The Trackways of the Ancient Icknield Way

To the left of the Rutland Arms Hotel (1815) runs Palace Street, following the course of one of the trackways of the ancient Icknield Way, walked by travellers from as far back as the Stone Age! On the left is a house thought to have been built for Nell Gwynne, King Charles II’s mistress. Further down Palace Street, on the right is Palace House, now part of the National Heritage Centre for Horseracing and Sporting Art.


This Grade II* listed building is the only surviving wing of King Charles II’s Newmarket palace. One of its treasures was only discovered in the 1990s: sealed in a first floor brick wall, workmen found a solid framed window, complete with glass and sash and counter-balance mechanism. This would have been state-of-the-art technology when the palace was completed in 1671.


Medieval Parish Churches

Newmarket’s two medieval parish churches are All Saints and St. Mary’s; originally All Saints lay in Cambridgeshire and St. Mary’s in Suffolk, with the High Street as the county boundary. Both are flint-clad buildings, extensively rebuilt and modernized in the Victorian period.

St. Mary’s was built on the site of a medieval chapel, and many parts of the building date from the fifteenth century, including the tower and the doorway in the south porch. The tracery of the west window is original and the glass of 1930 is by Christopher Webb. There are six bells in the tower, the oldest dating from 1580.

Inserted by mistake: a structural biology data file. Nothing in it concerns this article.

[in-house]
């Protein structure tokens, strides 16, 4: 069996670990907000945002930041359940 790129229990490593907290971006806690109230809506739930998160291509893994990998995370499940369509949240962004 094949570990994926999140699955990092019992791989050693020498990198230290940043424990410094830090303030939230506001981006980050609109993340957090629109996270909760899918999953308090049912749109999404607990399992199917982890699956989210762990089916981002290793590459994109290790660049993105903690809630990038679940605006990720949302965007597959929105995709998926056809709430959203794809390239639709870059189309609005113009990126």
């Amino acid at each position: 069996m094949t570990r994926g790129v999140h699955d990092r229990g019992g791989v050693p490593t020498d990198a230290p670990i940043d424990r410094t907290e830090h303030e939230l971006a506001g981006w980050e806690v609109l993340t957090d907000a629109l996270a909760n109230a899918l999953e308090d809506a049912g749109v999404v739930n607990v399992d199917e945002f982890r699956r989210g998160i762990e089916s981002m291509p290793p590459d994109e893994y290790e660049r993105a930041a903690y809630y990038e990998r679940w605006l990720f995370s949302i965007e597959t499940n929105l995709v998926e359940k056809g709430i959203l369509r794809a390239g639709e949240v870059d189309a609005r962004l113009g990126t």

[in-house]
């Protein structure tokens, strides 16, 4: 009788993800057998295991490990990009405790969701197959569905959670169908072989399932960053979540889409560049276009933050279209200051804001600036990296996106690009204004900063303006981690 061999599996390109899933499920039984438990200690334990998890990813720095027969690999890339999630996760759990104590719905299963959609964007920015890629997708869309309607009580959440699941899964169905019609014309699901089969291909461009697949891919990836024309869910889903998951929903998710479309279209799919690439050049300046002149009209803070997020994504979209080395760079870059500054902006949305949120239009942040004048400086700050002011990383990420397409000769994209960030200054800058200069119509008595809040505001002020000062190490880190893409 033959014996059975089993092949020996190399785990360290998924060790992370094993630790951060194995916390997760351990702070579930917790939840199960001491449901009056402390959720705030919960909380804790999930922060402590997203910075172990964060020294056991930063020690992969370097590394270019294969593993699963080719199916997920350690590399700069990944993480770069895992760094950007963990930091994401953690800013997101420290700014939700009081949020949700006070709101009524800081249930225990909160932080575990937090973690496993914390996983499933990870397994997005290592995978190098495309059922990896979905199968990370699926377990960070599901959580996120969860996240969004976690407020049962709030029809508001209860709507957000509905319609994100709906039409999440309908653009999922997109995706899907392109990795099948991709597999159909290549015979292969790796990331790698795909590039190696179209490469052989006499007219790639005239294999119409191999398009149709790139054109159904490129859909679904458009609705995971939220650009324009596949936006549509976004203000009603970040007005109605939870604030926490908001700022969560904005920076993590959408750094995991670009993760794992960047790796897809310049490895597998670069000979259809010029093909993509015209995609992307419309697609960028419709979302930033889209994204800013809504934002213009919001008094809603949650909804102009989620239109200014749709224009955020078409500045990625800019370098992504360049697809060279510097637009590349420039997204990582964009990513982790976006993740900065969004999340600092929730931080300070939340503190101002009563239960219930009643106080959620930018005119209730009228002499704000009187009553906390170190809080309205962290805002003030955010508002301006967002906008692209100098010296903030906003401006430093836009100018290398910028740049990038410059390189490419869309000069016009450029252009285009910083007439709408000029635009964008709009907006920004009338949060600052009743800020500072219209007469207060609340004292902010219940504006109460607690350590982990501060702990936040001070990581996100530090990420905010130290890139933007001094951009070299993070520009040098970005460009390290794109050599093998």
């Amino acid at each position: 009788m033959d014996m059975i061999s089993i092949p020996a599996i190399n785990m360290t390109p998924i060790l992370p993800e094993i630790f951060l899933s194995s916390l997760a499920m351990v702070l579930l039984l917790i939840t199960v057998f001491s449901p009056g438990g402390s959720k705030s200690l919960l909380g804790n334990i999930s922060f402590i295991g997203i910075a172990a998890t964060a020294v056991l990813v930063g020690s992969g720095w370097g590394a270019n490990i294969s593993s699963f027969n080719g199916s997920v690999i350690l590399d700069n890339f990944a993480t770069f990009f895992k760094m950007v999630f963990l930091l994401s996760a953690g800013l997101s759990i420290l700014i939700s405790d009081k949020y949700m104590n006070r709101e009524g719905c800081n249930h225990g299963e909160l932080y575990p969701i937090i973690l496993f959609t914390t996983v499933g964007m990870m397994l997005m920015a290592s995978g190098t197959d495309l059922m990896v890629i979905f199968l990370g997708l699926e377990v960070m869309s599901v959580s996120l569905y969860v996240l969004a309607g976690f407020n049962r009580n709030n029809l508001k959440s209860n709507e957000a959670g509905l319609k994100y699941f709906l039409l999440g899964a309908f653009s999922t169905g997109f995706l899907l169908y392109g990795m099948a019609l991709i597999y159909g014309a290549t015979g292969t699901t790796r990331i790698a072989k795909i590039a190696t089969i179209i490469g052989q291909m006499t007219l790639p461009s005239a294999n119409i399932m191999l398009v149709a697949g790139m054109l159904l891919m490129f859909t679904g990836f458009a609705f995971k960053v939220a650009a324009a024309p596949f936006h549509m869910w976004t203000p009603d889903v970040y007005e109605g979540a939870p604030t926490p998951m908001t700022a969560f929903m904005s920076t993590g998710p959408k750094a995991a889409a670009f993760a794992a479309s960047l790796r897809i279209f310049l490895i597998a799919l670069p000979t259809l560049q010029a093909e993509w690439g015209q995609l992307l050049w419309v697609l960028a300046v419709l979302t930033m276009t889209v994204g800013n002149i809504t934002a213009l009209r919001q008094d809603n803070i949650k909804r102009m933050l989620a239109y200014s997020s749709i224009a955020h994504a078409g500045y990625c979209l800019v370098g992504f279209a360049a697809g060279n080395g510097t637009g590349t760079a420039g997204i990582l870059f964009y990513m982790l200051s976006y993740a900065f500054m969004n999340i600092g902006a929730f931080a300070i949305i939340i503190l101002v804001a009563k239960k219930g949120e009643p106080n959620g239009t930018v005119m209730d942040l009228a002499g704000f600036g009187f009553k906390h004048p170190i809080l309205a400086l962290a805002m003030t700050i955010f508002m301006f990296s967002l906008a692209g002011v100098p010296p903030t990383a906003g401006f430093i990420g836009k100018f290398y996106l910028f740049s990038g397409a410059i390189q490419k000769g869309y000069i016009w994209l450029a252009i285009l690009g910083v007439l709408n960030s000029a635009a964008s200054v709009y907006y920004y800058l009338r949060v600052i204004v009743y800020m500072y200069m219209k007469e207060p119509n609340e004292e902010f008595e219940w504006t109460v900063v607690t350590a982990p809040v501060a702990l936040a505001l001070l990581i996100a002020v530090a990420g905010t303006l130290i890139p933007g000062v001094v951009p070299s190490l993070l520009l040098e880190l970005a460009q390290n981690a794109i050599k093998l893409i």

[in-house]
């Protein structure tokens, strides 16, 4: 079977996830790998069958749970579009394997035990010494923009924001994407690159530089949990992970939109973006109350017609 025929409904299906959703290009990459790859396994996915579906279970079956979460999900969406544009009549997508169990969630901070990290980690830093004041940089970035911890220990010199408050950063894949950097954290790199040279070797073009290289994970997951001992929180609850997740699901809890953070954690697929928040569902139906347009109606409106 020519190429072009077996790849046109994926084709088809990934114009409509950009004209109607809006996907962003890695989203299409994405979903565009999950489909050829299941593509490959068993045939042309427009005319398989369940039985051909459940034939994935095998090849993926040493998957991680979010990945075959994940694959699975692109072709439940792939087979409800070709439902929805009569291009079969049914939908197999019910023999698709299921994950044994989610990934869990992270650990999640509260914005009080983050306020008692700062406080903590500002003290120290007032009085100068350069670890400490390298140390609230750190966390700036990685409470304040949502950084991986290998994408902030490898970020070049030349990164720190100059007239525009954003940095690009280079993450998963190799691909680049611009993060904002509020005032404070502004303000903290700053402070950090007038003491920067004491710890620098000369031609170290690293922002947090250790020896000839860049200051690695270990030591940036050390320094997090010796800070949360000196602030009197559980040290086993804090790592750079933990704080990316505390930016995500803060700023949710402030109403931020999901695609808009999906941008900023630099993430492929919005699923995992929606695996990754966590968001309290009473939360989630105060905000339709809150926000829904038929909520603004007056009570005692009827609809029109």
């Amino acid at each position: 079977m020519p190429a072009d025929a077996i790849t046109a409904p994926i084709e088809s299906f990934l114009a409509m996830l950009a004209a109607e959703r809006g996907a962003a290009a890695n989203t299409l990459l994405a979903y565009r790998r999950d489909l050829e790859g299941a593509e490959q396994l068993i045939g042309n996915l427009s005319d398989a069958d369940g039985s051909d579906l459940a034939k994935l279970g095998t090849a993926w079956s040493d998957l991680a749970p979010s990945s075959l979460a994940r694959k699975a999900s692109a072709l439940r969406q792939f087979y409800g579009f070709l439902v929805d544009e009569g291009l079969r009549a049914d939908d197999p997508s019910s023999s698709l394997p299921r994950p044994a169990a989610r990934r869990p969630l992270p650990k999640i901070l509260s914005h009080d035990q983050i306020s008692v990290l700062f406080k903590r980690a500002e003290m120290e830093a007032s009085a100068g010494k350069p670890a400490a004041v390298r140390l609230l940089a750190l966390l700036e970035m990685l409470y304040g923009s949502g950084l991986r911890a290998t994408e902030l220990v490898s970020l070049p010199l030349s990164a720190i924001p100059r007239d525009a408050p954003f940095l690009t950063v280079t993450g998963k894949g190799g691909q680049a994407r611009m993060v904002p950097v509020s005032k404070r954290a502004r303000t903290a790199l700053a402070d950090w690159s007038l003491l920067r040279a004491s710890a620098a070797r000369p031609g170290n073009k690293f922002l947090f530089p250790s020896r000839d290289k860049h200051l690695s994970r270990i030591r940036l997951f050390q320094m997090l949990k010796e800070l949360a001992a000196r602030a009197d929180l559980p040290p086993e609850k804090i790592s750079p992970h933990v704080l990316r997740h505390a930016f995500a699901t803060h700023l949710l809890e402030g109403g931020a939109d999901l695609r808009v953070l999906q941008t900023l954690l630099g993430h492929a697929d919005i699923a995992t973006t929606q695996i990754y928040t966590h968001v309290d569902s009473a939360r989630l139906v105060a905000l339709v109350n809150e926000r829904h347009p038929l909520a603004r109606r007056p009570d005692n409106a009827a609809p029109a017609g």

All Saints was used as King Charles II’s royal chapel, sited next to his palace. The only original remnant is the base of the tower, which also preserves interesting memorial stones from the earlier building on its interior walls. Unusually, the rebuilt church was oriented north-south, rather than east-west. There are fine stained glass windows and carved stonework inside and most of the Victorian pews are still in situ. The organ was designed especially for the church by the master organ builder J.J. Binns of Leeds in 1908. All Saints welcomes visitors; if you see the door open, please come in!

Newmarket Sausages

Pigs were traditionally kept by racing stables to graze on stable scraps, and from Victorian times butchers developed their own special sausage recipes; their sausages were a sought-after commodity, and one local butcher even used to dispatch a weekly consignment of Newmarket sausages to Scotland by train for the royal household. It became traditional to take home sausages after visiting the Newmarket races, and the dozen or so butchers’ shops in the town struggled to keep up with demand. A ‘black market’ in sausages  even arose, with gangs from the races dishonestly trying to obtain more than their quota from the butchers!

Today, thankfully, there is a plentiful supply from the three members of the Newmarket Sausage Association: Musk’s, Powters and Tennant’s. Each has their own secret recipe, and all have won numerous prizes; one has been supplying sausages under Royal Warrant since 1907 and another’s sausages are awarded as a prize in the Town Plate, Newmarket’s oldest horse race. In 2012, the Association secured a coveted Protected Geographical Indication (PGI), meaning that Newmarket Sausages can only be produced within the vicinity of the town and must have a minimum meat content of 70% with a fat content typically less than 20%. Why not visit our local butchers and find out more!